WASHINGTON — WASHINGTON -- Leading Supreme Court contender Stephen G. Breyer failed to pay Social Security taxes for a part-time housekeeper, White House officials confirmed last night as they sought to minimize the political effects of the disclosure.
Somewhat anxiously, President Clinton's aides worked to persuade reporters that the development was not a serious one and certainly not enough to disqualify the Boston jurist for the highest court.
The president was taking the weekend to think further about his selection for the seat being vacated by retiring Justice Byron R. White. It was unclear when the president learned that Judge Breyer had not paid until February the Social Security taxes that were due for a part-time household employee.
White House aides said they had known about it for some time.
Until the disclosure trickled out late yesterday, Judge Breyer's nomination to the court had been considered all but assured. He not only was first on Mr. Clinton's list, but ranking Republicans in the Senate had breezily told the president he might be confirmed 100-0.
The tax situation was immediately seen to be a problem by at least one member of the Judiciary Committee, Sen. William S. Cohen, a Maine Republican. "It's going to present a problem for the president," he told reporters.
Mr. Cohen pointed out that the Clinton administration had given up on not one, but two female candidates for attorney general in the face of disclosures that they had run into problems complying with sections of the law regarding household help.
The first was Zoe Baird, Mr. Clinton's initial choice as attorney general. Ms. Baird and her husband had hired a Peruvian couple to care for their small son. The Peruvians were in the country illegally, and Ms. Baird and her husband had neglected to pay Social Security taxes, as required by law. The administration's .. second choice, New York federal Judge Kimba Wood, and her husband also retained a nanny who was technically an illegal alien for one year while working for them.
But Judge Wood paid all applicable Social Security taxes. In addition, by the time the nanny worked for Judge Wood, the nanny was in line for a pending amnesty for illegal aliens, which she subsequently received. Nevertheless, the White House pulled the Wood nomination before formally making it, but after leaking it to the press.
Noting this, Mr. Cohen predicted that women's groups would object if the White House now chose to stand behind the nomination of a man to the Supreme Court even though he, too, had neglected to pay employment taxes for domestic help. It might create the perception "that there is a difference of treatment between men and women," he said.
"If this is substantiated, [Judge Breyer] is going to have to explain it away," Democratic Sen. Dennis DeConcini of Arizona told Reuters. "I do not think we are going to apply two standards here."
dTC White House officials were quick to attempt damage control last night.
"This is not a Zoe Baird problem," one White House official said late last night in a telephone interview from his home. "This is not a Kimba Wood problem."
The official went on to explain that Ms. Baird's problem was that she had not complied with a very public law regarding the hiring of illegal aliens and that Mr. Clinton felt that Judge Wood had not been entirely forthcoming with him.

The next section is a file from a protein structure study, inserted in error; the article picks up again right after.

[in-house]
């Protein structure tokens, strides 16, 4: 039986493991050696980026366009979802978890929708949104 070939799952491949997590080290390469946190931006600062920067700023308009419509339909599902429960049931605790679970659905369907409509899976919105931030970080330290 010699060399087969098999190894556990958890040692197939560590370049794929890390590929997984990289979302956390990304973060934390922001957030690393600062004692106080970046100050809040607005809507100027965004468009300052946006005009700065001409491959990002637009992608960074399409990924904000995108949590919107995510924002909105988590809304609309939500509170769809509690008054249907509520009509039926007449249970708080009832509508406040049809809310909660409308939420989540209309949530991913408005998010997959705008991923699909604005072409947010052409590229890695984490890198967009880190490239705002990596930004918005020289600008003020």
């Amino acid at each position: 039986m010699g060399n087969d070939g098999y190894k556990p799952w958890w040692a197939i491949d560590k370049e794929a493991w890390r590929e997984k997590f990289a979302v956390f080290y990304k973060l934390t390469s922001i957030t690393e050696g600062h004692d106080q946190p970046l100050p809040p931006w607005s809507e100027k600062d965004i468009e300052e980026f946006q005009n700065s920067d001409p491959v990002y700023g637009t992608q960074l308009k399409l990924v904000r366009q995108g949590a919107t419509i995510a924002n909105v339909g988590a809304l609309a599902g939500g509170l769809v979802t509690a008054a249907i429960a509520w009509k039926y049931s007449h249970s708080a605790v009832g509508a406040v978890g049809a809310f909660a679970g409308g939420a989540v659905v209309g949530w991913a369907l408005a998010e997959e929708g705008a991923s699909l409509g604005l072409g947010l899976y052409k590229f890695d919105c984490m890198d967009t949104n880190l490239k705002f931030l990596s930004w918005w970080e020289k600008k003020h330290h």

White House officials said that Judge Breyer's situation was materially different and that Senate Republicans who actually knew the facts, such as Senate Minority Leader Bob Dole of Kansas, were not troubled by the revelation.
White House press spokesman Jeff Eller, reached at his home last night, said that administration officials had known about the housekeeper for weeks -- and that it had been brought to their attention by people on Capitol Hill.
"Everybody's been aware of this," Mr. Eller said.
Kenneth R. Feinberg, Judge Breyer's personal lawyer, reiterated this in an interview with the New York Times.
"The White House has known about this for weeks. The key senators have known about this for weeks," he said. "Everybody agreed that it was not any type of obstacle to confirmation. And it would be an outrage if somebody of Judge Breyer's qualifications would be denied a seat on the Supreme Court because of this technical probe."
Mr. Feinberg was quoted as saying that Judge Breyer paid the government the back taxes about six weeks ago. Apparently, the taxes amounted to no more than $400 a year. The woman in question, a naturalized citizen who came from Ireland when she was young, is now 81 years old and has worked for the Breyers one or two mornings a week for the last 13 years.
She received Social Security benefits during this time, meaning that Judge Breyer's failure to pay taxes put her at no financial jeopardy.
"She tidies up, she putters around, she bakes a few cookies," one family friend told the Times. "I think that she is at this point considered a part of the family more than a cleaning lady."
Until the Clinton administration Cabinet made the issue famous, an entire class of successful Americans, it seems, has been unaware that the law requires paying Social Security taxes for almost any full- or part-time help around the house.
The violation of the law in Judge Breyer's case may be technical and it may be trivial, but it may pose new difficult for Mr. Clinton at this point. Mr. Clinton has taken longer to fill a vacancy on the high court than any modern president. White House officials have floated various names, including Interior Secretary Bruce Babbitt, and most recently Judge Breyer.
In the meantime, public opinion surveys have shown Mr. Clinton's approval rating has sunk to the high 30s, an all-time low among presidents at this stage in their tenure -- and one reason appears to be that Americans believe he vacillates on major issues.